Peruvian avocado prices impacted by higher volumes from competitors
The Peruvian avocado season recently ended with average lower prices than the year before. A higher amount of fruit coming from other origins to the main destination markets caused the drop
The Peruvian Association of Hass Avocado Producers (Prohass) explains that Spanish and Colombian avocados were already present in destination markets, such as Europe. This caused prices to fall during the season.
Juan Carlos Paredes, president of Prohass, told Fresh Fruit Portal: "The consensus is that the price has been lower than other years. This is due to the amount of avocados in the market.
“There have been weeks when the price has been low and on average it will depend on the producer, the quality, the size and the week it came out. But there will be a 20% and 30% drop in prices".
The logistics crisis also played a role in the decline. Supply chain issues prompted a rise in freight rates and the cancellation of routes, which caused two weeks of shipments to be put together in one week.
Paredes says that insurance companies placed many exclusions on policies for potential growth markets, such as Asia.
"The war in Russia and Ukraine could cause delays in deliveries. This caused insurance companies not to cover delays, so we did not send fruit from Peru," he adds.
Along the same lines, Camila Borgesa of Agrokasa - a grower-marketer of avocados, table grapes, asparagus and blueberries - says that the conflict between the two countries increased both the costs and the euro vs. dollar exchange rate. It also affected the purchasing power of European consumers.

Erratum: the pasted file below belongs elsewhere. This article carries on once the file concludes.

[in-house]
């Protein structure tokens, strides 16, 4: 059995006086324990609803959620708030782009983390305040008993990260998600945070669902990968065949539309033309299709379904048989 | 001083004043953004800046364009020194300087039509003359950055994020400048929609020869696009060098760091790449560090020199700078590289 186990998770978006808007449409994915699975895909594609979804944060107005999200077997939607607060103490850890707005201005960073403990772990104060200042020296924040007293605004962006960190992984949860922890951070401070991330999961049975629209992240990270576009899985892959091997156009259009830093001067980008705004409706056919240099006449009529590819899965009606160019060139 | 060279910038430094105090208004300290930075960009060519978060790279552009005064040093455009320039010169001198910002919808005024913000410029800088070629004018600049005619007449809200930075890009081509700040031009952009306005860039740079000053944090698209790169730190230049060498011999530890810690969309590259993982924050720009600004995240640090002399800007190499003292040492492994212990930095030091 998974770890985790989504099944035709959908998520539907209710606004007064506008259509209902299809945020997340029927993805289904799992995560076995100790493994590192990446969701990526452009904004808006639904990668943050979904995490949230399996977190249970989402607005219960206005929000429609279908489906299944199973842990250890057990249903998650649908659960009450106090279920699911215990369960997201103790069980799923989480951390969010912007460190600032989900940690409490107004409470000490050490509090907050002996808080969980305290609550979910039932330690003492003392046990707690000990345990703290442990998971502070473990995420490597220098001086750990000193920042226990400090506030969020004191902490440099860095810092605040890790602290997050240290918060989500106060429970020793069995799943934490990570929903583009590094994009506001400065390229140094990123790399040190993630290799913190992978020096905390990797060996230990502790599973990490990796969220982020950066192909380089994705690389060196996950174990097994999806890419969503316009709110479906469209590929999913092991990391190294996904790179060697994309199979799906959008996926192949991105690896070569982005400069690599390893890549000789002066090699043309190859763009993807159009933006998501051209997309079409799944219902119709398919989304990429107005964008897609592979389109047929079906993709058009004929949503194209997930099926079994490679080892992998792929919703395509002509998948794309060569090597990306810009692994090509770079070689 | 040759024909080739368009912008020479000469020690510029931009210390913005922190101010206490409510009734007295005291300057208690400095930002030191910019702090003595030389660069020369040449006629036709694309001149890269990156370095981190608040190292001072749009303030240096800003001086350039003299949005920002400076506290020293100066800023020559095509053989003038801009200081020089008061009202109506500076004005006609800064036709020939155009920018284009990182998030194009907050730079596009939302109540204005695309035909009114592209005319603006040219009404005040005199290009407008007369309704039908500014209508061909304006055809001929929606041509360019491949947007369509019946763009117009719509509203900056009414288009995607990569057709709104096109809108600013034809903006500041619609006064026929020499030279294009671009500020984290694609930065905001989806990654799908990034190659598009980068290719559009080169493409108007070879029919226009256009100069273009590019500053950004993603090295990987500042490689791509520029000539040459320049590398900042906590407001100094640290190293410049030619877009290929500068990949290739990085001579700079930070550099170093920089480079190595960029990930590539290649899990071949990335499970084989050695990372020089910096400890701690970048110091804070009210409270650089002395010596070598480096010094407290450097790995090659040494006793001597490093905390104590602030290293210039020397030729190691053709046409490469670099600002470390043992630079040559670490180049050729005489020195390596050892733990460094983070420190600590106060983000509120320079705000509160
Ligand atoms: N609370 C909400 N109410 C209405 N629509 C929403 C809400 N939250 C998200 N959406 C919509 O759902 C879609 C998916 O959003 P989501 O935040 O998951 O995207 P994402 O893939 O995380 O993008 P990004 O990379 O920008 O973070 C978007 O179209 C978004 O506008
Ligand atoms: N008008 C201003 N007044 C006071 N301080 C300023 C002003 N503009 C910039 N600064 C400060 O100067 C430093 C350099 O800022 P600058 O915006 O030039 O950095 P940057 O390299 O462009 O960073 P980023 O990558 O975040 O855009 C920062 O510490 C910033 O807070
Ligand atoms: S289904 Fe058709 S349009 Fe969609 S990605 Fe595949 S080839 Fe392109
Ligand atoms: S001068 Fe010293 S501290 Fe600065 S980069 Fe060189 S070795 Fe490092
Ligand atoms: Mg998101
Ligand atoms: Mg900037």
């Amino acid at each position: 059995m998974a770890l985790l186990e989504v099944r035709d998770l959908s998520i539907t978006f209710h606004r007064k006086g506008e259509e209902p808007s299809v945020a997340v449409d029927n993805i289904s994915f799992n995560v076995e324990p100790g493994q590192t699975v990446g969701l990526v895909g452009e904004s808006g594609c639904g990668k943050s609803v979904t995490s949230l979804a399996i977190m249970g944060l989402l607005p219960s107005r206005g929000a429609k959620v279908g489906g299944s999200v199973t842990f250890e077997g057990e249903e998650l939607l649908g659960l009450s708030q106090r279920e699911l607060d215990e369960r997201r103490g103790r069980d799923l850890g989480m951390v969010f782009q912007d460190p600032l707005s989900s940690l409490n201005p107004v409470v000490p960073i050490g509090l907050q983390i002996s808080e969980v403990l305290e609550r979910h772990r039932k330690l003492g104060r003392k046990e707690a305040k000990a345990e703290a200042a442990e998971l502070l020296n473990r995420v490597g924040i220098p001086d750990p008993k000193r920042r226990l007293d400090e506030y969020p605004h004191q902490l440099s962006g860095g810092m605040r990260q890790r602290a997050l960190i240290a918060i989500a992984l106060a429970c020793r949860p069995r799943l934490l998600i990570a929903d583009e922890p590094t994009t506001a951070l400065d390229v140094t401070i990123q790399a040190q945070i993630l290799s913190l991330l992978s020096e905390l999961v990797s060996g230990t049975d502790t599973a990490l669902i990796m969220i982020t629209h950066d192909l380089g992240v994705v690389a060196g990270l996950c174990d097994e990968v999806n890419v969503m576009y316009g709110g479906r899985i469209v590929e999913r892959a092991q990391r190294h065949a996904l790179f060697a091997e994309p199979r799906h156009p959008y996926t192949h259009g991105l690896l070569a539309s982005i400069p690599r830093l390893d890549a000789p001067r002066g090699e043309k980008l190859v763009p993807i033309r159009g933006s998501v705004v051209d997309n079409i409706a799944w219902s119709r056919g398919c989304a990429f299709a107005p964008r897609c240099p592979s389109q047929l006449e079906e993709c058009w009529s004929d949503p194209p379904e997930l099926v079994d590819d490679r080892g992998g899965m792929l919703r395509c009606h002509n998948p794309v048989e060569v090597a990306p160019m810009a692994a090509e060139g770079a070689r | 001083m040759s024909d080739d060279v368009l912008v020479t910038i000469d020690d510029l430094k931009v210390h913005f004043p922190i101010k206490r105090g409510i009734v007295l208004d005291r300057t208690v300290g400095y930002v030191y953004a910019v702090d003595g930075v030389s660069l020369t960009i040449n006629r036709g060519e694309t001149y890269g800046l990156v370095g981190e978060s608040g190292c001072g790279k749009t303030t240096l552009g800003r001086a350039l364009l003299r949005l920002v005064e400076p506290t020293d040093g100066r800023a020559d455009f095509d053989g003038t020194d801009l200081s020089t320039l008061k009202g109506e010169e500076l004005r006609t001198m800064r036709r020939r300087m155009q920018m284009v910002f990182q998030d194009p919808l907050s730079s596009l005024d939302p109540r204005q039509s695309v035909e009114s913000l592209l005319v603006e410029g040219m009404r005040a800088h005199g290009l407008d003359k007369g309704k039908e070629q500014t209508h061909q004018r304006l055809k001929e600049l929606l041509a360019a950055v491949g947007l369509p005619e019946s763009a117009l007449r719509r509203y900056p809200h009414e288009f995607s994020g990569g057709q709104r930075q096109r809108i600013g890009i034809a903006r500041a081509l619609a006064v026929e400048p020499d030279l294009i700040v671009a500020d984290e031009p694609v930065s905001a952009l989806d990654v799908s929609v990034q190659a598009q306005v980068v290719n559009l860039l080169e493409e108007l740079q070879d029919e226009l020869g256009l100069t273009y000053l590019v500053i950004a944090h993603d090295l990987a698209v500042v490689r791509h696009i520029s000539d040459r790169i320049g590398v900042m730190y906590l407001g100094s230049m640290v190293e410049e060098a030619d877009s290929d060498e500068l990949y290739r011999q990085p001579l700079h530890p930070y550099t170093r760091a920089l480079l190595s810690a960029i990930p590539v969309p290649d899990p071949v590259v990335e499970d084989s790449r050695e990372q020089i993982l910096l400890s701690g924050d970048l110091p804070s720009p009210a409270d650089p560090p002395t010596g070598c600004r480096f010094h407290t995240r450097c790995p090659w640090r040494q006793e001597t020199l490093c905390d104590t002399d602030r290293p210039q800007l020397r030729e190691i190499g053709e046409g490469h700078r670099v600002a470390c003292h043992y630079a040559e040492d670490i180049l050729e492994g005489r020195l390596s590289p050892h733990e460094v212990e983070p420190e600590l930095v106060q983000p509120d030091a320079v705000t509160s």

With the industry experiencing steady growth, Prohass forecasts the season will close with 550,000 tons. This would represent a year-on-year increase of 12%.
Peru is to close having shipped almost 26,000 containers, 14% more compared to 2021.
In terms of markets, Prohass has sent 125,000 tons to the U.S. higher than the 2021 figure of 85,000 tons. Shipments to neighboring Chile fell by 8%.
Regarding new destinations, Juan Carlos Paredes points out that "we still have markets to open such as Malaysia. This is in the hands of Senasa and the Malaysian authority. I hope that next season we will be able to export to that country”.
The sector currently faces diverse challenges. Prohass hopes that field managers and company administrations will realize price adjustments will translate to cost efficient production. "The replacement of trees that are not productive is already taking place and it will be seen which players will be more efficient," he concludes.